Based on data recently released by Research firm Reis Inc that shows office markets with the biggest year-over-year changes in effective revenue per sq. ft. during the second quarter of 2016, the National Real Estate Investor provided a market snap shot of the top five best and worst performers. The tech sector continues to have a big influence on boosting performance in many office markets. And while it may not be entirely fair to single out some of the laggards on the list, there are some clear trends there as well. According to Reis, smaller tertiary markets continue to struggle to rekindle economic and job growth that will fuel demand for more office space.
While the Midwest multifamily market may never experience the headline-grabbing stats that core, coastal cities do, its reliability continues to make the region an immensely attractive environment for private equity and similar investors. Secondary and tertiary metro areas such as Cleveland, Kansas City and Indianapolis are strong, steady, and a solid bet for investment. The higher cap rates and steady rent growth found in the Midwest offer higher returns in asset values than the nation's primary markets, especially as the sector approaches affordability ceilings in places like New York and San Francisco.
Cincinnati is the most cost-friendly city to do business among the 31 largest U.S. metro areas (those with populations of 2 million or more), according to the 2016 Competitive Alternatives study by KPMG LLP. Cincinnati's favorable leasing costs and low property taxes contributed to its first place ranking in the study, which compares key cities across a range of costs and other factors related to doing business. Orlando, Fla., was the second most cost-competitive location in the large-cities category, followed closely by Tampa, Fla., Cleveland, and San Antonio. Other locations ranked among the top 10 large U.S. cities included Atlanta, Charlotte, N.C., Miami, St. Louis and Kansas City, Mo.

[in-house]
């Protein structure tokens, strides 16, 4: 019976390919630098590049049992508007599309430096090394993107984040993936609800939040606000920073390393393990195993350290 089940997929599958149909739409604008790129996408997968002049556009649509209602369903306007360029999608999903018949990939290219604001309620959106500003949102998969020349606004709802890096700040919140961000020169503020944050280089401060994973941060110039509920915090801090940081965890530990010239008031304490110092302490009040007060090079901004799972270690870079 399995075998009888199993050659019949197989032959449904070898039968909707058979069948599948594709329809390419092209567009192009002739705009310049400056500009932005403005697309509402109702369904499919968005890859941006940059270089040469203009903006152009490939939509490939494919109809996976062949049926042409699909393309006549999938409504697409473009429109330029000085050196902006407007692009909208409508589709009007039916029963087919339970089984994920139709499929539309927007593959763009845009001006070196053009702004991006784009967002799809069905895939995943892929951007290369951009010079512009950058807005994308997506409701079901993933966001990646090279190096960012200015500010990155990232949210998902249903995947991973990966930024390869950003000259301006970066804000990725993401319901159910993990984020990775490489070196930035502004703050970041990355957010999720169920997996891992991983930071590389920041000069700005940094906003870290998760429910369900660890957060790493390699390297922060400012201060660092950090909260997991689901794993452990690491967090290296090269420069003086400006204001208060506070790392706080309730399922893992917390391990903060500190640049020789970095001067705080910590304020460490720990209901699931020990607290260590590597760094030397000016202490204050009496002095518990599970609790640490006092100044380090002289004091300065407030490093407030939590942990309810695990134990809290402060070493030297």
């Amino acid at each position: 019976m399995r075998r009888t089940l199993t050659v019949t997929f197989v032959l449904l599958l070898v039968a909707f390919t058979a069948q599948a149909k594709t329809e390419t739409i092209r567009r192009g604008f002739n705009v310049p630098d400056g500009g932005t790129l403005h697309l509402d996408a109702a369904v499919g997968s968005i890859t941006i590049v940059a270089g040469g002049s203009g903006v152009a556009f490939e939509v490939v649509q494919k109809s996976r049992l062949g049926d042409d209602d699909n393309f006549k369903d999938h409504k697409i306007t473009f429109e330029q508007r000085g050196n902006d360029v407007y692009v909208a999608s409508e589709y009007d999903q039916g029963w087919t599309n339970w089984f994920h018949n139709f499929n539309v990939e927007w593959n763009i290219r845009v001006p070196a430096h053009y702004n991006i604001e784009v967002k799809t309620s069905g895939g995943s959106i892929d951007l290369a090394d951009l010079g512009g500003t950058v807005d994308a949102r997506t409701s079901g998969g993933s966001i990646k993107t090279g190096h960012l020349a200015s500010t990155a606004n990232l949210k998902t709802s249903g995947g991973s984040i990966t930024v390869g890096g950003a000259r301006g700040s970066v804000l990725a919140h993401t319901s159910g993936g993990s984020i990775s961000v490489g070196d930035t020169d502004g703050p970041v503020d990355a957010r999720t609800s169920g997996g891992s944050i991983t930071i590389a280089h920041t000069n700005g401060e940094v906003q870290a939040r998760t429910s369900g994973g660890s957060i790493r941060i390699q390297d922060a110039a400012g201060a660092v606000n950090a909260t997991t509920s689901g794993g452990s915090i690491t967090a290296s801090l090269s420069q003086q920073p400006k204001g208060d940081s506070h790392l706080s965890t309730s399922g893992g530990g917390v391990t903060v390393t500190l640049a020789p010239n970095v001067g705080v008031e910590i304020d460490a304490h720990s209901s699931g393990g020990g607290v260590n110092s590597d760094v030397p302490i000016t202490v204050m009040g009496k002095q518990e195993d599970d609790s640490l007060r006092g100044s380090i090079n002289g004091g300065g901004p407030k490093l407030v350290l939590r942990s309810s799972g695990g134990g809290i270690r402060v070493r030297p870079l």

The Cincinnati City Council approved new framework for awarding property tax breaks to developers doing projects in downtown and Over-the-Rhine. The number or years that developers can receive property tax abatements was increased, and the amount that downtown and OTR developers will kick in to the streetcar’s operations fund will likely triple. The changes were made in an effort to firm up the streetcar’s operations funding for its first 15 years in service and minimize the likelihood that the it will need to dip into the city's general property and earnings tax revenue generated by all residents.
While tax abatements are an important tool for communities to attract new development and spur job growth, cities and other tax-abating governments don't often share the accumulated financial consequences of those tax breaks. However, the Governmental Accounting Standards Board (GASB) in August ruled that some of the financial details of those tax breaks are essential for a clearer understanding by citizens, municipal bond credit analysts and even public officials of a governmental body's financial health. Under GASB 77, as the rule is called, all governmental bodies will be required for the first time to disclose on their public, audited financial statements the annual cost of tax abatement for the reporting year. In addition, notes in the statements will explain the purpose of the programs, commitments made by recipients (such as pledges to create a specific number of jobs), and any ways those dollars might be recaptured — for example, if new income tax is coming in from jobs created by the abatement.